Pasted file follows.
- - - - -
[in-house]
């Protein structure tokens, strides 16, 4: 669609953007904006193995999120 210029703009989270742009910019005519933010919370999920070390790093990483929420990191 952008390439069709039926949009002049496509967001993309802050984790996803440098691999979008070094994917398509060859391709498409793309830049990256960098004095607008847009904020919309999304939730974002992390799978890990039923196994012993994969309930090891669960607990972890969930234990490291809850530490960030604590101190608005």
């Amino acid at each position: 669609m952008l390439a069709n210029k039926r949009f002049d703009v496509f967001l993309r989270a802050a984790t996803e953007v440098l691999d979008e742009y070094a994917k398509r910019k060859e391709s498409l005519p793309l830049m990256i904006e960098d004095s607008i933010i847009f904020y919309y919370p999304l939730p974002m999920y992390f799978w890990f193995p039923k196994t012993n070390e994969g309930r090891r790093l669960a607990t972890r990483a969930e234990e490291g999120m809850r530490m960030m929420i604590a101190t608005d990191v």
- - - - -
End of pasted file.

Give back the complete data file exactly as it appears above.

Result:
[in-house]
């Protein structure tokens, strides 16, 4: 669609953007904006193995999120 210029703009989270742009910019005519933010919370999920070390790093990483929420990191 952008390439069709039926949009002049496509967001993309802050984790996803440098691999979008070094994917398509060859391709498409793309830049990256960098004095607008847009904020919309999304939730974002992390799978890990039923196994012993994969309930090891669960607990972890969930234990490291809850530490960030604590101190608005």
């Amino acid at each position: 669609m952008l390439a069709n210029k039926r949009f002049d703009v496509f967001l993309r989270a802050a984790t996803e953007v440098l691999d979008e742009y070094a994917k398509r910019k060859e391709s498409l005519p793309l830049m990256i904006e960098d004095s607008i933010i847009f904020y919309y919370p999304l939730p974002m999920y992390f799978w890990f193995p039923k196994t012993n070390e994969g309930r090891r790093l669960a607990t972890r990483a969930e234990e490291g999120m809850r530490m960030m929420i604590a101190t608005d990191v």